Read full report >>

Campaign launches to protect Badlands Mustangs from going to slaughter

Theodore Roosevelt National Park to Remove and Sell over 100 Wild Horses


The Cloud Foundation Logo

COLORADO SPRINGS, Colo. (Aug. 9, 2013) – Over 100 young wild horses living in the Theodore Roosevelt National Park in the North Dakota Badlands will be rounded up with a helicopter at the end of September and auctioned off on September 28 in Wishek, ND.

In the past, numerous horses have been purchased by kill buyers and were taken to slaughter.

The Cloud Foundation (TCF) of Colorado Springs and Legacy Mustang Preservation (LMP) of Louisa, Virginia have partnered to purchase over 20 young wild horses and are leading an effort to get other groups and individuals to show up at the auction to bid against the kill buyers.

“Traditionally there have not been enough good buyers to prevent the kill buyers from acquiring these mustangs,” says Ginger Kathrens, Executive Director of the Cloud Foundation and an Emmy Award-Winning Filmmaker. “We aim to encourage enough well-intentioned people who want a quality horse to come to the auction and outbid the kill buyers.”

TCF is named for Cloud, the dramatic palomino stallion who stars in Kathrens’ three popular PBS Nature series documentaries. TCF is a leading national advocacy organization dedicated to the preservation of wild horses and burros on our public lands. They are partnering with Legacy Mustang Preservation of Louisa, Virginia, who have committed to bringing at least 20 young horses to the East Coast for training and placement with qualified adopters.

“We will not be bidding against people who want a great companion animal,” says Lisa Friday of LMP and a Board Member of TCF. “But we will attempt to acquire those animals that may not get bids, or are being bid on by the kill buyers. We are determined to ensure that no Badlands Mustangs end up in a slaughterhouse this time around.”

Friday already has a record of taking mustangs to Virginia. Her famous “Pryor Nine” from Cloud’s Pryor Mountain herd in Montana graze on green eastern pastures because of her efforts. “We believe there is an eager market for nature-crafted horses that are strong and smart,” adds Friday.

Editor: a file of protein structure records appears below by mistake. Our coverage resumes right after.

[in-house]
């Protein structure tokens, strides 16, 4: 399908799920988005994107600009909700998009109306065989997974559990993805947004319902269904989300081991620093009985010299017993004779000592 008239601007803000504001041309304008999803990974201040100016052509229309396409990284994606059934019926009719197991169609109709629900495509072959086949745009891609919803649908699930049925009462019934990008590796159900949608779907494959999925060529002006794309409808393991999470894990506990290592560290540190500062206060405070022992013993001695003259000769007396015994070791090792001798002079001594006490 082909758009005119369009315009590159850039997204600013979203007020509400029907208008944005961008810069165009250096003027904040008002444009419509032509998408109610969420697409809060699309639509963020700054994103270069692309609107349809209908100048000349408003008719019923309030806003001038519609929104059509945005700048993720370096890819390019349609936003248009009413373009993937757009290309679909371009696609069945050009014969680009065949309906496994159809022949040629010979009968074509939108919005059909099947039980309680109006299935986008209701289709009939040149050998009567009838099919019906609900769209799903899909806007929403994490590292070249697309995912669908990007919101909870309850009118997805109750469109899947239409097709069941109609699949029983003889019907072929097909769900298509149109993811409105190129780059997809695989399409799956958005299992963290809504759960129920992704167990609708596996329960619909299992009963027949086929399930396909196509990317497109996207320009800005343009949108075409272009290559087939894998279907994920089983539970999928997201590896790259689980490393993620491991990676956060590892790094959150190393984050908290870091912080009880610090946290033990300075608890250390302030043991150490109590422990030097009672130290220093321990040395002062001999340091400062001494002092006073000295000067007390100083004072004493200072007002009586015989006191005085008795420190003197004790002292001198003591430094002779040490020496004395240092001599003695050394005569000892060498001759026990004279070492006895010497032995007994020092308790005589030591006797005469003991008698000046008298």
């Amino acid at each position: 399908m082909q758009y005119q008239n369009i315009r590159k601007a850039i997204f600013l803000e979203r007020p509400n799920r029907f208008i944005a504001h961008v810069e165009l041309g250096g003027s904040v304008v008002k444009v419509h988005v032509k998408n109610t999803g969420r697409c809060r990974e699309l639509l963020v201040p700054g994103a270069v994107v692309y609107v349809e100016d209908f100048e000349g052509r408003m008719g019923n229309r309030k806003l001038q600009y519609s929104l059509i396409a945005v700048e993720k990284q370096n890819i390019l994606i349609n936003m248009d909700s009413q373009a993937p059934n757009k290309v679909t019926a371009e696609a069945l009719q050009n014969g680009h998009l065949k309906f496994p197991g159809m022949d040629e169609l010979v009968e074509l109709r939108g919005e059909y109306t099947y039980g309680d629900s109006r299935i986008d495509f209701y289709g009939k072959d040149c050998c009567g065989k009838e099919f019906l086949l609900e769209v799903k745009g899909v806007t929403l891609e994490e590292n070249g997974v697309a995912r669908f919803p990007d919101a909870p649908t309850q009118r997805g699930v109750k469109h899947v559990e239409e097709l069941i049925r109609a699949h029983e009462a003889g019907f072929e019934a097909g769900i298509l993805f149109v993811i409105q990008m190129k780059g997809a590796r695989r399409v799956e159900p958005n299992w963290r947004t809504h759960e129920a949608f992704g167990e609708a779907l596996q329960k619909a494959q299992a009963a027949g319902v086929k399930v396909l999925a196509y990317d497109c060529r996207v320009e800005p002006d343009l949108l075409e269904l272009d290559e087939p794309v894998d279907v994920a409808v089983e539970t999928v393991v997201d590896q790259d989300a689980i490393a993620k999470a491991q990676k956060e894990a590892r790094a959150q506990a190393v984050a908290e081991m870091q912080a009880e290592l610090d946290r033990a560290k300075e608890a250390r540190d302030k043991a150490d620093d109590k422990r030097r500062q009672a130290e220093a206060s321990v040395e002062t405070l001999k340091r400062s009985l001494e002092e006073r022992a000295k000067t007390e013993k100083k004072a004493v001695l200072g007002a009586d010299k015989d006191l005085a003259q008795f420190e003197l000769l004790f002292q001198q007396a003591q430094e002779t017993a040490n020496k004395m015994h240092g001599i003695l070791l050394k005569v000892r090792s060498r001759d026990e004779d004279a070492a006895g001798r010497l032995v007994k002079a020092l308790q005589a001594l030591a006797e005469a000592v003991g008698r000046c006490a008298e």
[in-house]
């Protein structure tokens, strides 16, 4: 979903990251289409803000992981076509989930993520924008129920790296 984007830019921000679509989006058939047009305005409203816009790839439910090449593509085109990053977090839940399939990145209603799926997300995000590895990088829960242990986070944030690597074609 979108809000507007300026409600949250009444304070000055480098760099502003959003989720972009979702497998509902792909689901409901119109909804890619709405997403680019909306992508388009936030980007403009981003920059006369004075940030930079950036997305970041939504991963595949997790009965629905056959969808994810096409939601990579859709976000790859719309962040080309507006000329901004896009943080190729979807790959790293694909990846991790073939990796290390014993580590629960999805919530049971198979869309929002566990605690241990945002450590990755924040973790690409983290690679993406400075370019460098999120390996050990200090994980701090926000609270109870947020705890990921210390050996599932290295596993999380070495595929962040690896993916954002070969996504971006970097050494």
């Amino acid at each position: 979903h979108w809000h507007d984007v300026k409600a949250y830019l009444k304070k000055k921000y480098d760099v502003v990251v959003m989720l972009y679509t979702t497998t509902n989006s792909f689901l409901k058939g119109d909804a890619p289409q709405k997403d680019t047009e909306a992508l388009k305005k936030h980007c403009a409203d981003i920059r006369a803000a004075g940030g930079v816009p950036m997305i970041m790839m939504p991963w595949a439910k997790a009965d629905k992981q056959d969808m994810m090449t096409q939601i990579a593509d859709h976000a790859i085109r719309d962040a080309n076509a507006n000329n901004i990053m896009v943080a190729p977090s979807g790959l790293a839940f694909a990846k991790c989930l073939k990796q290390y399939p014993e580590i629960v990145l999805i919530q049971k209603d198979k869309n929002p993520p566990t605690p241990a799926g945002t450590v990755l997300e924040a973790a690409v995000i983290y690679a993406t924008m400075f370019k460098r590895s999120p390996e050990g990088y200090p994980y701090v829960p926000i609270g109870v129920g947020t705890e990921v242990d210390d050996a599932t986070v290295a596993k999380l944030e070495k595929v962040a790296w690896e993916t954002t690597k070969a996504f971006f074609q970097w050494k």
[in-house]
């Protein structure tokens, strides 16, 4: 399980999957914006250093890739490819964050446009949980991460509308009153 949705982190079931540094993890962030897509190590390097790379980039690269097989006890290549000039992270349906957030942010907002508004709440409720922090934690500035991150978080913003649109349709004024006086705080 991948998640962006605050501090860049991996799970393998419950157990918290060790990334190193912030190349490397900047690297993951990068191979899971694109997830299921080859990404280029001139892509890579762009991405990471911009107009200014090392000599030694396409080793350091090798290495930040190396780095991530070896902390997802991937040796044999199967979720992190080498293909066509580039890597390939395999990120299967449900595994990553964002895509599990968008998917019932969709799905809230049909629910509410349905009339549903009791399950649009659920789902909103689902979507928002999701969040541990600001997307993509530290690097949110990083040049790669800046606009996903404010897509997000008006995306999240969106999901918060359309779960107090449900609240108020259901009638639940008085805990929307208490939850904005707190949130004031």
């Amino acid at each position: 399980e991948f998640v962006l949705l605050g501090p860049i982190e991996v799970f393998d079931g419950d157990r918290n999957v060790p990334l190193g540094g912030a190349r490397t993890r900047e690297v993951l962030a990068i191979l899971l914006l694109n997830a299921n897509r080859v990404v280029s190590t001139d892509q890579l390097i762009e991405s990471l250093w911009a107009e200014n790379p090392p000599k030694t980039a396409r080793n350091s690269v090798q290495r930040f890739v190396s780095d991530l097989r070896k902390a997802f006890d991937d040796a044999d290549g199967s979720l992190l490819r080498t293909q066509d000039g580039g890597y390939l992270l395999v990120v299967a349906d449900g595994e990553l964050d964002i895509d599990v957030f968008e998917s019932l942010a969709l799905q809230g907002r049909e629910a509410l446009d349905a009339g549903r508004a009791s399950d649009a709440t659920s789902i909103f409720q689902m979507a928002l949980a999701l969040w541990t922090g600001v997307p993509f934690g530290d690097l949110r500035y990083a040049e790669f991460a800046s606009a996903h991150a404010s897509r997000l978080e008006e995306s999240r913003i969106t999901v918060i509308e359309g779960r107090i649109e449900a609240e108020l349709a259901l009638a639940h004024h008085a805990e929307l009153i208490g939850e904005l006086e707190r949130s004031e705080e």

TCF and LMP are proud to assist the North Dakota Badlands Horse (NDBH) group, made up of owners and enthusiasts of these horses, who have been working tirelessly since 2009 to make the public aware of the beauty, quality, and trainability of these horses. Marylu Weber, who created the group, has been documenting the herd for close to 20 years. Her photographic catalog of likely removal candidates can be viewed at:

“I would encourage everyone to look at these magnificent horses, as they have proven themselves to be very willing companions,” encourages Weber. “The last place these historic horses belong is in a slaughterhouse. We cannot allow this to happen.”

The horses of the Badlands trace their history to the horses of the native Americans who traveled to ancestral hunting ground in the Badlands, US Cavalry mounts bred in the nearby remount station, and sturdy horses that pulled the wagons of the first pioneers and homesteaders to locate in the area.

TCF, LMP, and NDBH hope to meet with Park officials in a few weeks to explore ways to prevent these large removals in the future through the use of reversible fertility control drugs to limit reproduction. TCF’s message is consistent with the management strategies that have been implemented in Cloud’s Pryor Mountain herd and elsewhere: if reproduction and mortality can be kept roughly equal over time, there will be no need for removals.

“Our goal is this: any foal born in the wild will have the chance to live its life in freedom with its family on its own terms,” explains Kathrens. “Obviously natural predation is the best manager of any prey species, but until that time comes, we have the humane means to regulate reproduction with reversible drugs.”